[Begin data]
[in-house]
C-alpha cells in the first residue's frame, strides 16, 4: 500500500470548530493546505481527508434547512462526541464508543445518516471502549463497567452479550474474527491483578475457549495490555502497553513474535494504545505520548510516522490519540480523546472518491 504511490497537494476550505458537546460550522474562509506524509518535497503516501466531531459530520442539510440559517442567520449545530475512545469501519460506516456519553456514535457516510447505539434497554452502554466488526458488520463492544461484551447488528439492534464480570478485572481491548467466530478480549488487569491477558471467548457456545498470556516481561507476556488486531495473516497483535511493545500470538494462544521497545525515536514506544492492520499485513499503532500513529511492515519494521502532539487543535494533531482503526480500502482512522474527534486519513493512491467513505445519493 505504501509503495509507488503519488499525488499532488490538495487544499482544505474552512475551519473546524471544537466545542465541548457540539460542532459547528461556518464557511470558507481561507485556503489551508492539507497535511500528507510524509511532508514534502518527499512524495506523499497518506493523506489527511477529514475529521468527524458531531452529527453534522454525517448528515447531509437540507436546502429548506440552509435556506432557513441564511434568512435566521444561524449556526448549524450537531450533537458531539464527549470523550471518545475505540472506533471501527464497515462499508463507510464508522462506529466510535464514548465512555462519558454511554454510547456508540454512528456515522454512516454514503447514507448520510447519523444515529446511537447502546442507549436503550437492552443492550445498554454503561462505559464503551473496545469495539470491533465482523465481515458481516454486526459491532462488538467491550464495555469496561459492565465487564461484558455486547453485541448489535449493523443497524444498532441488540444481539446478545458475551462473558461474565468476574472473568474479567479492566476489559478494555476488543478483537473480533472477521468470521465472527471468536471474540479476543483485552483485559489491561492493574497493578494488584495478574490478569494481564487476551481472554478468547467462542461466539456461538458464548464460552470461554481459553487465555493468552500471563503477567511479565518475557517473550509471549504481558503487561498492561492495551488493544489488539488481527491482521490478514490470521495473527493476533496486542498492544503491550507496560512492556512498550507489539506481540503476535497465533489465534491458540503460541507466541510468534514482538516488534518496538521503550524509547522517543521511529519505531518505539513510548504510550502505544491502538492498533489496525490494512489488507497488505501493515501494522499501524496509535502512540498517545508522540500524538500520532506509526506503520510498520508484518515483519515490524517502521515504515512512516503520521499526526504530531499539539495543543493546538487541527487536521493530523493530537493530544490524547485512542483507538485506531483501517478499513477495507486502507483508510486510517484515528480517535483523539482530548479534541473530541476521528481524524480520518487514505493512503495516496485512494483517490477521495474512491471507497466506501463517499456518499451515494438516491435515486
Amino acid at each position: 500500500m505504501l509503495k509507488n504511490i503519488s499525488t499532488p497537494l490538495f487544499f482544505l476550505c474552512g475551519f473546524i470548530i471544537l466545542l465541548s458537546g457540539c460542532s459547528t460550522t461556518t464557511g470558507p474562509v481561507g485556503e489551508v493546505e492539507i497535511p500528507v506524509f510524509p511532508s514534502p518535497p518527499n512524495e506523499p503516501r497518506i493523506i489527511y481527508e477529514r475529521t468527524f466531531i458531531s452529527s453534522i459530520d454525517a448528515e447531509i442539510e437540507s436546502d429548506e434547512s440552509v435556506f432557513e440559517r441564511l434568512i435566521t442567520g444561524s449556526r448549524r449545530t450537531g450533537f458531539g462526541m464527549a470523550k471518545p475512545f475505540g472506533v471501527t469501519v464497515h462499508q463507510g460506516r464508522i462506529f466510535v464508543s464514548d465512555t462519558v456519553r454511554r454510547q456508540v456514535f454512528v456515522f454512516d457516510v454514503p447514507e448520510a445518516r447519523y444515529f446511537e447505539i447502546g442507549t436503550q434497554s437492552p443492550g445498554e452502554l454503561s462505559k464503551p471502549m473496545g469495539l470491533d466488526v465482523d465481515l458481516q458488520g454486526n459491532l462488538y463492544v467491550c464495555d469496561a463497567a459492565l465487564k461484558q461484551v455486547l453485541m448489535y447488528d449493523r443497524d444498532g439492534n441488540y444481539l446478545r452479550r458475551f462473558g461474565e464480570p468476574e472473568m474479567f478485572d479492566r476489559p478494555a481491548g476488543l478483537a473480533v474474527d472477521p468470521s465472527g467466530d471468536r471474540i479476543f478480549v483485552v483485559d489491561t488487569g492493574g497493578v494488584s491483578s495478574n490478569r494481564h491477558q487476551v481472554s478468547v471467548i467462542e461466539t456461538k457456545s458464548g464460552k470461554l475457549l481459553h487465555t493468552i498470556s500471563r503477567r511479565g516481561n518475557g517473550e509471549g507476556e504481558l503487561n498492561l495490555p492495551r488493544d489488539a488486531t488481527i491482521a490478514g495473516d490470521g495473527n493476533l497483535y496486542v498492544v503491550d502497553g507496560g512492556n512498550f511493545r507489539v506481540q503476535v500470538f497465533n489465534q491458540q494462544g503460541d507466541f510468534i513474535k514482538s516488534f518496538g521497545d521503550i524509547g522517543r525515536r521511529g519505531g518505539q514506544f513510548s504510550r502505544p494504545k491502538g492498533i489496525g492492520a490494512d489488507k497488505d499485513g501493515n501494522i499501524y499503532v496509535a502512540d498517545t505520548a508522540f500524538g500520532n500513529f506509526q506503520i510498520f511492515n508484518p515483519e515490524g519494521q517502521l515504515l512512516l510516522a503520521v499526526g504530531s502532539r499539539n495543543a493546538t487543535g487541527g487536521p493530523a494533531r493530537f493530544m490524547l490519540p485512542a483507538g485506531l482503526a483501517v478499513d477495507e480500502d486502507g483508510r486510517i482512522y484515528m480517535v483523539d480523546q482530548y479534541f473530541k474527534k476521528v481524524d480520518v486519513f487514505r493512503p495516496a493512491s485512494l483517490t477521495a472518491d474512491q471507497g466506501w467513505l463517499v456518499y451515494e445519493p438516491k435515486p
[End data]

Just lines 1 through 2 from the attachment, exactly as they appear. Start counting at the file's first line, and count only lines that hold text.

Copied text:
[in-house]
C-alpha cells in the first residue's frame, strides 16, 4: 500500500470548530493546505481527508434547512462526541464508543445518516471502549463497567452479550474474527491483578475457549495490555502497553513474535494504545505520548510516522490519540480523546472518491 504511490497537494476550505458537546460550522474562509506524509518535497503516501466531531459530520442539510440559517442567520449545530475512545469501519460506516456519553456514535457516510447505539434497554452502554466488526458488520463492544461484551447488528439492534464480570478485572481491548467466530478480549488487569491477558471467548457456545498470556516481561507476556488486531495473516497483535511493545500470538494462544521497545525515536514506544492492520499485513499503532500513529511492515519494521502532539487543535494533531482503526480500502482512522474527534486519513493512491467513505445519493 505504501509503495509507488503519488499525488499532488490538495487544499482544505474552512475551519473546524471544537466545542465541548457540539460542532459547528461556518464557511470558507481561507485556503489551508492539507497535511500528507510524509511532508514534502518527499512524495506523499497518506493523506489527511477529514475529521468527524458531531452529527453534522454525517448528515447531509437540507436546502429548506440552509435556506432557513441564511434568512435566521444561524449556526448549524450537531450533537458531539464527549470523550471518545475505540472506533471501527464497515462499508463507510464508522462506529466510535464514548465512555462519558454511554454510547456508540454512528456515522454512516454514503447514507448520510447519523444515529446511537447502546442507549436503550437492552443492550445498554454503561462505559464503551473496545469495539470491533465482523465481515458481516454486526459491532462488538467491550464495555469496561459492565465487564461484558455486547453485541448489535449493523443497524444498532441488540444481539446478545458475551462473558461474565468476574472473568474479567479492566476489559478494555476488543478483537473480533472477521468470521465472527471468536471474540479476543483485552483485559489491561492493574497493578494488584495478574490478569494481564487476551481472554478468547467462542461466539456461538458464548464460552470461554481459553487465555493468552500471563503477567511479565518475557517473550509471549504481558503487561498492561492495551488493544489488539488481527491482521490478514490470521495473527493476533496486542498492544503491550507496560512492556512498550507489539506481540503476535497465533489465534491458540503460541507466541510468534514482538516488534518496538521503550524509547522517543521511529519505531518505539513510548504510550502505544491502538492498533489496525490494512489488507497488505501493515501494522499501524496509535502512540498517545508522540500524538500520532506509526506503520510498520508484518515483519515490524517502521515504515512512516503520521499526526504530531499539539495543543493546538487541527487536521493530523493530537493530544490524547485512542483507538485506531483501517478499513477495507486502507483508510486510517484515528480517535483523539482530548479534541473530541476521528481524524480520518487514505493512503495516496485512494483517490477521495474512491471507497466506501463517499456518499451515494438516491435515486